Will the “Fab Five,” the quintet of American girls who snagged a Gold in team gymnastics, be made into dolls? It’s quite possible that some company or customizer is already hard at work sculpting a Gabby Douglas or a Jordyn Wieber likeness. The United States hasn’t sported a Gold in the team event since 1996.
Dolls of these competitors—as well as past headliners—allow collectors to hold a tiny slice of history in their hands. We may never be able to run a 4-minute mile, but we are able to sneak in and swoop up a “Flo Jo” doll with only 40 seconds left on the “buy” ticker. (And 40 seconds is an eternity compared to how swift Flo Jo was on her feet: http://www.youtube.com/watch?v=c6KopglZzEE)Yes, we all have our strengths and our weaknesses. And buying sports hero dolls lets us have a memory of physical prowess that will sparkle and shine, like gold, forever. This year’s celebration is at the midway mark, and the track & field athletes are about to hit the blocks and make their marks. U.S. hopeful Lolo Jones has been racking up pre-Olympics press, and she certainly has the looks and appeal to be this year’s Flo Jo. If she does as well as her agent and manager suggest, we might be looking at world records and a new fashion/sports doll in the making!
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The Jones Publishing Lifetime Achievement Award is bestowed upon one recipient per year. This award was created in 2002 in conjunction with the 100th anniversary of the introduction of the teddy bear, with the first recipient being Steiff, a German-based plush toy company known for its high quality and prices.
The Lifetime Achievement recipient must be or have been involved in some aspect of the doll and/or teddy bear field for a minimum of 25 years. The recipient may be an individual, partnership, corporation, company, author, artist, marketer, historian or any other industry professional. Lifetime Achievement Award nominations may be made by previous recipients or members of the LAA committee.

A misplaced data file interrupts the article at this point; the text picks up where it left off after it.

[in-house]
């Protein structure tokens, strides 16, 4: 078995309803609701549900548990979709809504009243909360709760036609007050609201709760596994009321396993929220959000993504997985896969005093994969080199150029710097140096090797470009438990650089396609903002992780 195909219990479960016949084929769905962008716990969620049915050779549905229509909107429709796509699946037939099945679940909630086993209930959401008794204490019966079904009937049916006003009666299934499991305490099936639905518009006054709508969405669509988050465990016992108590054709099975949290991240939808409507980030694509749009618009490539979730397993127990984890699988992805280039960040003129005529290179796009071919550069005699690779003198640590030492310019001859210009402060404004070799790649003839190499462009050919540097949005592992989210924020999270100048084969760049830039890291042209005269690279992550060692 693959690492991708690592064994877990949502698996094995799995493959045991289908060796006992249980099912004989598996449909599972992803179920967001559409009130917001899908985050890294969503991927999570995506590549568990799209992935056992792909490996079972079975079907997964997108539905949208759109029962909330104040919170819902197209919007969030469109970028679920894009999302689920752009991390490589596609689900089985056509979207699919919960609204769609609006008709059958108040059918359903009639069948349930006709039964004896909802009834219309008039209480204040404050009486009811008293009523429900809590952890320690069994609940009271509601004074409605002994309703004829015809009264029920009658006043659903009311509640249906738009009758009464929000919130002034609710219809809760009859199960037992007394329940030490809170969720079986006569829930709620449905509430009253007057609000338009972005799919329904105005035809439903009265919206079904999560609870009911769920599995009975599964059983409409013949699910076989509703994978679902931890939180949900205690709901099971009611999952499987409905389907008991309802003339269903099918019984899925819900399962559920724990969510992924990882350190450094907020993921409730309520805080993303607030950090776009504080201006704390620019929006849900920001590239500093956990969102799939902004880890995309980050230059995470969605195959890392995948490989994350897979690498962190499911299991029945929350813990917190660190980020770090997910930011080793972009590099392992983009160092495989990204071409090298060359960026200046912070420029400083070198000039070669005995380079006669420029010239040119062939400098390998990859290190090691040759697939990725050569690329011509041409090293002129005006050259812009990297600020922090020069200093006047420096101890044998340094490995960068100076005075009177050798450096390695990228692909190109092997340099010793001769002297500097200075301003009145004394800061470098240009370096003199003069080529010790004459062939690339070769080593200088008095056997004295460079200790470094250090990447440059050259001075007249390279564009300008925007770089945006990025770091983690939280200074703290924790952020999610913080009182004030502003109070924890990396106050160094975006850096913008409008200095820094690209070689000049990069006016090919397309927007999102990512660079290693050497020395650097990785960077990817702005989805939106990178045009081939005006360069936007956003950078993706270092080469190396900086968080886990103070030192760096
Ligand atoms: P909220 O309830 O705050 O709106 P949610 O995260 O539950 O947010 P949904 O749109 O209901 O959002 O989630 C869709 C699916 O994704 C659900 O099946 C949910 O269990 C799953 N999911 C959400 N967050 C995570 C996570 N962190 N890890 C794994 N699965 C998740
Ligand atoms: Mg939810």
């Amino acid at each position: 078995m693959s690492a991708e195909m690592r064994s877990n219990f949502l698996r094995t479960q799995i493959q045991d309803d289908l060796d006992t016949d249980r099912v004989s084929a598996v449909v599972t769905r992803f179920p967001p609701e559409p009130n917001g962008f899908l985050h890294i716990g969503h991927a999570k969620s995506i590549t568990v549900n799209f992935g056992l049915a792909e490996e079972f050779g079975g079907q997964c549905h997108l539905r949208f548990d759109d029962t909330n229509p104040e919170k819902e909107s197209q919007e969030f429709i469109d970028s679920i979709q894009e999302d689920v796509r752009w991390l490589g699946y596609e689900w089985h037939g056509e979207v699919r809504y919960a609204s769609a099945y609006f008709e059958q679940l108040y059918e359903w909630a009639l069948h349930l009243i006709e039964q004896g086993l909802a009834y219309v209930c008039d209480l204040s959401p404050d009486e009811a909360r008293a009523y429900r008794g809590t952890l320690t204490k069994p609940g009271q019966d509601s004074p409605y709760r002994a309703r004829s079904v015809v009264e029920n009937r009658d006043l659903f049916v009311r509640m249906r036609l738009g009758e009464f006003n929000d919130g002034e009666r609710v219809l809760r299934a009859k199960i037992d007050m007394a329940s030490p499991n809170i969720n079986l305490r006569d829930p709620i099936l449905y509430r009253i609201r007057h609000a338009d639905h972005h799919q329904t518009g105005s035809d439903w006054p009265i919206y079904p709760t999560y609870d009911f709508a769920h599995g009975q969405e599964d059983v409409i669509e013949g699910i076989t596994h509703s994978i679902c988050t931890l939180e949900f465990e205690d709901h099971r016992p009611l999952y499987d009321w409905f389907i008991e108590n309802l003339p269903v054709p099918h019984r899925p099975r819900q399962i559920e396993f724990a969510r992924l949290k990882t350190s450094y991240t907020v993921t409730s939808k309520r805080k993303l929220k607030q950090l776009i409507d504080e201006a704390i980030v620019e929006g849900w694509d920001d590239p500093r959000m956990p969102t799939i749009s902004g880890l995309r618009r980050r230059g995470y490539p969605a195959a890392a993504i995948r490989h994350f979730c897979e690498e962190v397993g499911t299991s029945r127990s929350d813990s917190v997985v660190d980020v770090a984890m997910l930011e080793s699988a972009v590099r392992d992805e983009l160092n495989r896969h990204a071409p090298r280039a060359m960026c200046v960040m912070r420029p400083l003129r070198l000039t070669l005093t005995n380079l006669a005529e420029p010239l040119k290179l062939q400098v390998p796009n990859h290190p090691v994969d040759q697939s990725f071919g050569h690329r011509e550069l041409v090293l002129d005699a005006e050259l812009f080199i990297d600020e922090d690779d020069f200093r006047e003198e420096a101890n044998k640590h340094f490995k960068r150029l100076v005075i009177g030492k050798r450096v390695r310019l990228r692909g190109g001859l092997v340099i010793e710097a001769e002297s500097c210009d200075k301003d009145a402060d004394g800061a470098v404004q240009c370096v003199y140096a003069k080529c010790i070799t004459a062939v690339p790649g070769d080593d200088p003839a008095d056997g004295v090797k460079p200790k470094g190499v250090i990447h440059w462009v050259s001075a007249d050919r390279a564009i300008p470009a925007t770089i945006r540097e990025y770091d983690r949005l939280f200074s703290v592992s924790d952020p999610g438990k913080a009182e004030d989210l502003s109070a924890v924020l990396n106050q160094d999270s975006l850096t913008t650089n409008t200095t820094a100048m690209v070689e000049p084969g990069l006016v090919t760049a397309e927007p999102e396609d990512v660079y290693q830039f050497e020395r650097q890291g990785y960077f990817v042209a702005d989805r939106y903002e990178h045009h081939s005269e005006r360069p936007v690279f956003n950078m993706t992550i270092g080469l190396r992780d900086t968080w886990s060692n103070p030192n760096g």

To qualify as a nominee, entrants must meet the following criteria:
The Lifetime Achievement Award has been presented to the following individuals and companies since its inception:
2003 Hildegard Gunzel
2004 Alexander Doll Company
2005 R. John Wright
2006 Wendy Lawton
2007 Virginia Turner
2008 Toy Shoppe
2009 no award presented
2010 Helen Kish
2011 no award presented
2012 Maggie Iacono
2013 Heidi Plusczok
2014 Jack Johnston
August 8, 2014 - Blackall Associates Inc. is proud to announce the winner of its Summer Heat Photo Contest. The contest drew entries from around the world. Masterpiece Doll collectors sent in a special photo showing how their Masterpiece Dolls were enjoying the summer heat.
You haven’t seen a toy show until you’ve seen this one. Six buildings! Over six hundred exhibitors! Exclusively toys and dolls and children’s playthings on display everywhere! This is the show everyone always says they intend to visit, and now is the time to do just that. Collectors say the Chicago Toy Show really is the largest in the entire world. They are correct. Collectors say they find toys at this show that are never seen anywhere else. Correct again.
19 April 2014 – 5 October 2014
A special exhibition will take place at the Toy Worlds Museum Basle to celebrate the 150th anniversary of Japanese-Swiss diplomacy and friendship.